Inside the Mind of Someone Living with Bipolar Disorder
My first diagnosis was ADHD, then Depression, then Chronic Depression until finally after over four years bouncing from psychiatrist to psychiatrist a diagnosis was finally agreed on: Bipolar 1 disorder.
When I first heard the diagnosis I freaked out. I knew nothing of this disease, I thought it meant I was crazy, maybe they were even going to lock me up. Luckily I’ve had it explained to me in depth several times, and pulling from my own personal experience I’d like to try and explain it to you.
Bipolar disorder can be split into two different parts: mania and depression.
Depression is not something I care to explain in gross detail because I feel like it should be self-explanatory by now. Statistics show over 50% of Americans have been on antidepressants, which means everyone knows, to some degree, what depression feels like.
My experience is that I become a hopeless husk of a person. I stay in bed for as long as possible, avoiding human contact in case others see the same dirt-encased human I see when I look in the mirror.
I would go long periods of times, sometimes days, without eating or showering. And of course there were the suicidal thoughts, always present, hanging above my head like an anvil in a Wile E. Coyote cartoon. These depressive episodes would last months, which means I got almost no time as a functioning human being. This also made the trip to and from mania quite jolting to say the least.
Then there’s the mania. I lived for these episodes. I was invincible, the smartest, happiest, funniest guy in the room, bar none. I would talk faster, be more open with people, smile more, it was like being buzzed right before being drunk. Unfortunately, I would also take jokes too far, strain relationships, and spend money I didn’t really have.
When I was alone I would have strong anxiety and panic attacks, as if I was getting a small reminder that I wasn’t Superman, and if I was super-powered everything was my kryptonite. I wouldn’t sleep, I’d either eat everything or nothing, and there was no moderation for anything else.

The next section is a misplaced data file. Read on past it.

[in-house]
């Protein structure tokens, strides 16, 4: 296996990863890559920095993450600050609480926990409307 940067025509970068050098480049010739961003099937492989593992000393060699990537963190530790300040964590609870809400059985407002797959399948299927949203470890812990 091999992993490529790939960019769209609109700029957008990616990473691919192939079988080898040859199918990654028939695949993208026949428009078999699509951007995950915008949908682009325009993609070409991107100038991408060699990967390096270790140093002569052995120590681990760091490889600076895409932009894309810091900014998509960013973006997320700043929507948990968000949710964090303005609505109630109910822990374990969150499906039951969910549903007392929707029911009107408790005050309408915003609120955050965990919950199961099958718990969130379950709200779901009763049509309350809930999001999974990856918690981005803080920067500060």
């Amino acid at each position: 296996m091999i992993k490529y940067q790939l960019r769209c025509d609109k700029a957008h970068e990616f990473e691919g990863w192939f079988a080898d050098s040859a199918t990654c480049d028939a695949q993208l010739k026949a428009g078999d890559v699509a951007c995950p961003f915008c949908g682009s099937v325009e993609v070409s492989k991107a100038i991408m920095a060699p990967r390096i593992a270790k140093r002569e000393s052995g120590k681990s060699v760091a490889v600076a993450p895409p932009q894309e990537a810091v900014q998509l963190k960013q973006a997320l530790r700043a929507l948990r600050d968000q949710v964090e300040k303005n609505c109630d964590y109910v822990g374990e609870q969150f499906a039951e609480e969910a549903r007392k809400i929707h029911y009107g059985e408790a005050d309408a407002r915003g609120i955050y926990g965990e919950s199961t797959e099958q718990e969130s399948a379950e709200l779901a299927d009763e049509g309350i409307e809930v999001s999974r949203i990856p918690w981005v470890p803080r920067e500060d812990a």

Now combine these two polar opposite states of being into one person. That’s bipolar disorder. Depression is a terrifying disease that I wouldn’t wish on my worst enemy, and mania is a force of nature that can destroy a person. Switching off between these two is scary. Sometimes I went to sleep with the full knowledge I could wake up with this stark new personality.
The shock of switching between the two was pretty terrible as well. I would feel the weight of the world crushing down on my chest, and then the next minute I’d feel like I could take on the whole world with my hands tied behind my back.
I did whatever I saw necessary to slow down the mania or the depression, even if in the long run it hurt me.
Why write this? Everything I’ve typed here is available on google. What am I contributing to the conversation by throwing in my own voice?
I’m writing this because I’m scared to write this. Scared to say I have a mental illness, scared to say I’m bipolar, that I’m not always in control. I think myself and many others are at a crossroad.
We can keep whispering in the hallways that mental illness needs to stop being stigmatized, or we can stand up and shout it from the rooftops.
Some may think I’m doing this for attention, and sure why not!
Look at me, the man with bipolar disorder mostly functioning like an adult human. Judge me, criticize me, and say my illness is nothing, odds are, it’s already been said to me.
What I wrote above, that is a small window into how I view the world every day and if I can get one person to read that and think, “We need to take better care of people like this,” then I have fulfilled the purpose of this article.